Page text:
Assets and expenses both have a “debit” balance on the financial statements, but that’s where their similarities end. Spending on one can make you rich and spending too much on the other can leave you broke.
An expense is money you may need to spend, but after a year, there is nothing lasting to show for it. An asset is a tangible resource that is still worth something after a year or more and that belongs to you or your business. The best assets grow in value over time, but some lose their value too. Real estate typically goes up in value, while a car loses value, or depreciates heavily, in its first few years.
The best example of an asset versus an expense is spending on a mortgage versus rent. When you pay a mortgage, you own more of the property than you did last month. One day, you can sell your ownership in the property and get cash or another asset in trade. When you pay rent, there’s nothing left at the end of the month. There’s no accumulated value.
Generally speaking, spending on an asset builds or at least better preserves your wealth. Spending on an expense drains your worth because you don’t own anything at the end.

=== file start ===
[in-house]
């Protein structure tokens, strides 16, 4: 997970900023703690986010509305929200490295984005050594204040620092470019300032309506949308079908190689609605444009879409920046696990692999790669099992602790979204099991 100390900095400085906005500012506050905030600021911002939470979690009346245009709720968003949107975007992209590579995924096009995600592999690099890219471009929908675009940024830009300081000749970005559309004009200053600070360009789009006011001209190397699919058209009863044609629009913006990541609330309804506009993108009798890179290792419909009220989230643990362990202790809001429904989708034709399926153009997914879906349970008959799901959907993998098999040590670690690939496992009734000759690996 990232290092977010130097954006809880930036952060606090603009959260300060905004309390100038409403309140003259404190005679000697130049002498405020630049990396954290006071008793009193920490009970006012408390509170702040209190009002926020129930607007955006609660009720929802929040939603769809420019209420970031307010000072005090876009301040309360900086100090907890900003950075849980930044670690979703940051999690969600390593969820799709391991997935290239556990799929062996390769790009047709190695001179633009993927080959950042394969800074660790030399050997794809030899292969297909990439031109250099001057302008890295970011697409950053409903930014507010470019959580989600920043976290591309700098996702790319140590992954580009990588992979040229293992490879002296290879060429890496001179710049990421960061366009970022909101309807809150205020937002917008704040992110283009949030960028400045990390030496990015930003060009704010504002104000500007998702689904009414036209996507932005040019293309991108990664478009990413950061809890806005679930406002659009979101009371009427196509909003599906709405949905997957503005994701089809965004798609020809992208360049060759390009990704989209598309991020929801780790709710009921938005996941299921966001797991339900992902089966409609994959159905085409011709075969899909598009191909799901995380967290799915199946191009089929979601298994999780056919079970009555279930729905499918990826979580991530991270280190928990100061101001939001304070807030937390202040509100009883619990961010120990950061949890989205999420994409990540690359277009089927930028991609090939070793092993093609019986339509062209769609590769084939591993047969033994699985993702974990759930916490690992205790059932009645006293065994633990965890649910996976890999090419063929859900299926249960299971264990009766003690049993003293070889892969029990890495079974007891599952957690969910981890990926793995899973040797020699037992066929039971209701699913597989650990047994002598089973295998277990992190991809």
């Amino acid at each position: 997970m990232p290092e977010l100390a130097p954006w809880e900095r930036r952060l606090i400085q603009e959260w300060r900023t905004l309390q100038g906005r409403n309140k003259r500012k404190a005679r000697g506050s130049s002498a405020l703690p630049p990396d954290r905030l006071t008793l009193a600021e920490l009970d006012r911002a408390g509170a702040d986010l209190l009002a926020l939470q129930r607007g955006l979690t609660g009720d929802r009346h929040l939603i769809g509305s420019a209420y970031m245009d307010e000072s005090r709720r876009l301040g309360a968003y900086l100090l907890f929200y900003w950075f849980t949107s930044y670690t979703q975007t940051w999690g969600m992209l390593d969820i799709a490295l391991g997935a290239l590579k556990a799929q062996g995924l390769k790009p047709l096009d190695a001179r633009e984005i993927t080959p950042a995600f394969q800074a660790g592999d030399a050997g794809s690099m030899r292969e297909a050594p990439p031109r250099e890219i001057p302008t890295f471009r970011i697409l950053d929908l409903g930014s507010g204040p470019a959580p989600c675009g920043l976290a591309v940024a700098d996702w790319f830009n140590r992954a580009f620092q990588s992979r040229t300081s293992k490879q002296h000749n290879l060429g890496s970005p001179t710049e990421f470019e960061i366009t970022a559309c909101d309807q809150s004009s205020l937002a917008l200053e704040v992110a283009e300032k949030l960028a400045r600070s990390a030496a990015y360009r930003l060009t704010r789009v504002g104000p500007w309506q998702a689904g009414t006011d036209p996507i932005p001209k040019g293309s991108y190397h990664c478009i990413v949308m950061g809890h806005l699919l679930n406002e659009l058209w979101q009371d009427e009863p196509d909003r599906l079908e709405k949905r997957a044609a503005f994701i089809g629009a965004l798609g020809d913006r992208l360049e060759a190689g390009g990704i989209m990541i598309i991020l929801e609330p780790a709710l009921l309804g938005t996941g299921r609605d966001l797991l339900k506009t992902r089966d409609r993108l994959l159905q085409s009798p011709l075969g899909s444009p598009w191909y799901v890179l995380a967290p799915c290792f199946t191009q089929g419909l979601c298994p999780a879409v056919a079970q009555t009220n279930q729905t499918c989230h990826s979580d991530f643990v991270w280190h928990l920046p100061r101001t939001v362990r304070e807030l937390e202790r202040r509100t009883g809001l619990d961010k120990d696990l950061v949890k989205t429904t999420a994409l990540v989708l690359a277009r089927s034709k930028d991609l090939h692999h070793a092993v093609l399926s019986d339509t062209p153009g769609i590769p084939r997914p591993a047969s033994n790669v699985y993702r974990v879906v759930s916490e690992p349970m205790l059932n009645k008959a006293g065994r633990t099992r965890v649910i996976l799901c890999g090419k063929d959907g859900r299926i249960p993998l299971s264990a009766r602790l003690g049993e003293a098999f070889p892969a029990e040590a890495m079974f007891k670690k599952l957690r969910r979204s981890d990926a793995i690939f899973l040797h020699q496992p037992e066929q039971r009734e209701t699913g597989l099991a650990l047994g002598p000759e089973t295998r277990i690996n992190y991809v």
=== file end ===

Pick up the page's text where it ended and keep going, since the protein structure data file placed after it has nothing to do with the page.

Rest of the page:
The path to building your wealth is to spend on assets when you have a choice and minimize expenses when you can.
In the book “The Millionaire Next Door,” one of the top examples to build wealth is to avoid replacing your car as long as you dare. It used to be a habit for some families to replace their car every two years. With today’s reliable models, you can go between five to ten years without having to replace your car. Although a car lasts more than a year and is considered an asset, it still loses value every year.
Investing in assets and reducing expenses will build your business’s net worth and increase profits. Look for ways you can apply this to your business and watch your money grow. As always, reach out if you’d like to know more.